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I wont have to prep Johnny like the other birds. He is black and I wont be giving him a bath and blow dry. So really he is mostly done other than the morning of the show I will put baby oil on his comb, wattles and legs to make them look nice.

The white birds take a lot more doing as they have to be given baths and kept on shavings and kept clean til the show.

This may not be the way some others do it, but this is what works for me. I have been told by other exhibitors that they dont wash dark birds, but always wash white ones, makes sense.

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When you buy chicken from the store, whole or cut up, does not matter, it is not a rooster. It is always a hen. In order to eat rooster you would have to look for CAPON on the package. I have only seen this at one grocery store and it was not with the regular raw chicken, it was in the freezer section with other unusually carried things like quail and pheasant.

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Dad...I wanted to say...I SO wish you and Mary could come to the show. It is a long way to drive though. I will have plenty of pictures to share from the show just like I did last year and the year before...so dont you worry, there will be plenty to post afterwards for you to see. :)

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9 comments:

bojgill4375 said...

Sun is shinning here too & getting warm. :-) So ready for spring! Like a dog's toenail too. lol Cherokee hates to have her nails trimmed. As good as she is it takes 2 of us to trim them. lol I bet the good dog nips would work good. German Shepherds have hard nails and big ones. Wishing you a wonderful day. Janie

plieck30 said...

I think Crazy Chicken Lady is a compliment and I would guess you would feel that way too. John has had to do mercy killing on cows and I just hate it but it just has to be done on occasion to minimize suffering. I'm glad you found a good way to trim the spurs. I wouldn't have the patience. I don't even like to trim John's thick toenails. lol Paula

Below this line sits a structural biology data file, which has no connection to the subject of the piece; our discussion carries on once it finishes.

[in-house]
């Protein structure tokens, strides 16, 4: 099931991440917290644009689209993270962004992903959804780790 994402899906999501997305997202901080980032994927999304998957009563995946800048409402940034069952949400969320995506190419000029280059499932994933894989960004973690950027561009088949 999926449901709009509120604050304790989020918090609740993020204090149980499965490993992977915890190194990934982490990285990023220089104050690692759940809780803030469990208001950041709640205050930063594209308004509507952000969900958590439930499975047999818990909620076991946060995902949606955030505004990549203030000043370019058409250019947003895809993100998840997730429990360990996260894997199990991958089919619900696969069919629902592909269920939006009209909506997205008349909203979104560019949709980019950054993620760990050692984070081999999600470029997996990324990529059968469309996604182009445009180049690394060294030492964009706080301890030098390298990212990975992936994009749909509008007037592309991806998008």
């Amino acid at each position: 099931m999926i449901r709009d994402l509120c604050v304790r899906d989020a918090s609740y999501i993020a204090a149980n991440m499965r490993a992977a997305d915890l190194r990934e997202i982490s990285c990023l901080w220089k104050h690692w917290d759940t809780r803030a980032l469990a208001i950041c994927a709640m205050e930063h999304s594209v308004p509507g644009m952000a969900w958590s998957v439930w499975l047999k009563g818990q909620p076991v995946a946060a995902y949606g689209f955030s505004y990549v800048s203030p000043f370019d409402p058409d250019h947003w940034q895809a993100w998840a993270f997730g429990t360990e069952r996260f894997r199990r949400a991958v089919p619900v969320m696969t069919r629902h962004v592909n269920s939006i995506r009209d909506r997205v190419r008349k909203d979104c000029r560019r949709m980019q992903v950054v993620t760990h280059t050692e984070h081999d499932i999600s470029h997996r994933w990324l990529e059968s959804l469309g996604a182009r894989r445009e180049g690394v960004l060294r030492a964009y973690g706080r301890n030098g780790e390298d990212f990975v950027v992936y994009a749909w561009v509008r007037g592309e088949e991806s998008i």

frankandmary said...

I see the little chicks as magnets of need, soup or Briege food, but I know you love them :-).
~Mary

rdautumnsage said...

In all honesty before reading your journal, I never saw chickens as pets. Then again I grew up on a working farm, where the animals were our primary food source...(and yes, I can do it all down to quartering a pig, cow you name it...these days I prefer not to...)..

In short I find your journal, funny, enlightening and soothing to read. (Hugs) Indigo

malagutigrrl said...

I LOVE these little chicken workshops you do!  I loved everything about living on the farm in Canada, but raising the chickens was my favorite.  It rather surprised me at the time.  
LOL I feel like I always write the same thing here over and over!
:)
MJ

wwfbison said...

I never knew how to do the spurs, your method sounds easy, well easier.  I will have to try that out next time.  If I can be the crazy cat lady you can be the crazy chicken lady..LOL.  I always learn something when I read your entries and I love the vids of them too.  Has your dad been putting new songs up lately?
Love ya,
Lisa

solace223 said...

Wow, I ask a lot of questions.  ;)  Thank you for answering them.  I find the spurs to be really interesting and I'll keep your tactic in mind for when we finally are in the country and able to have some of our own.  I didn't figure you would eat your own (I know how much you love the little cluckers and you get attached just like I do) but I had to ask.  We buy most of our meat from the little store down the road and all their meat comes from local farmers.  They are definitely not animals that live in horrid conditions.  People would complain, BIG time in this area.  Animal cruelty is a major issue here and I KNOW people would set those animals free if they were here.  We do have a huge hog farm about twenty minutes from my house but even they live a life of luxury compared to most.  Their livers are used in medical research so they are fed the BEST food, clean water and have wonderful living conditions.  The other hogs that aren't used for medical research have wide open fields and good housing.  
Jamie

geocachelinda66 said...

That is a great thing you learned about the spurs!  I know you are a good chicken momma!  LInda

schoolgal040 said...

Hi Kelly~
I absolutely, or "WE" (lol), love these entries you write with all the info. We're both learning so much---THANK YOU. That is quite the neat little trick with the spurs that you do and totally makes sense. I remember the spur issues (bleeding) from years ago. This will help us when we get ours :)
I'm so excited about your show. Your love and dedication is amazing. And if I can just be "crazy in Las Vegas, tryin' to get to the country", then you can be the "crazy chicken lady" (LOL!!!). Love it!

Glad you like the graphics and I'll keep them comin' for ya.
Huggers,
Gayla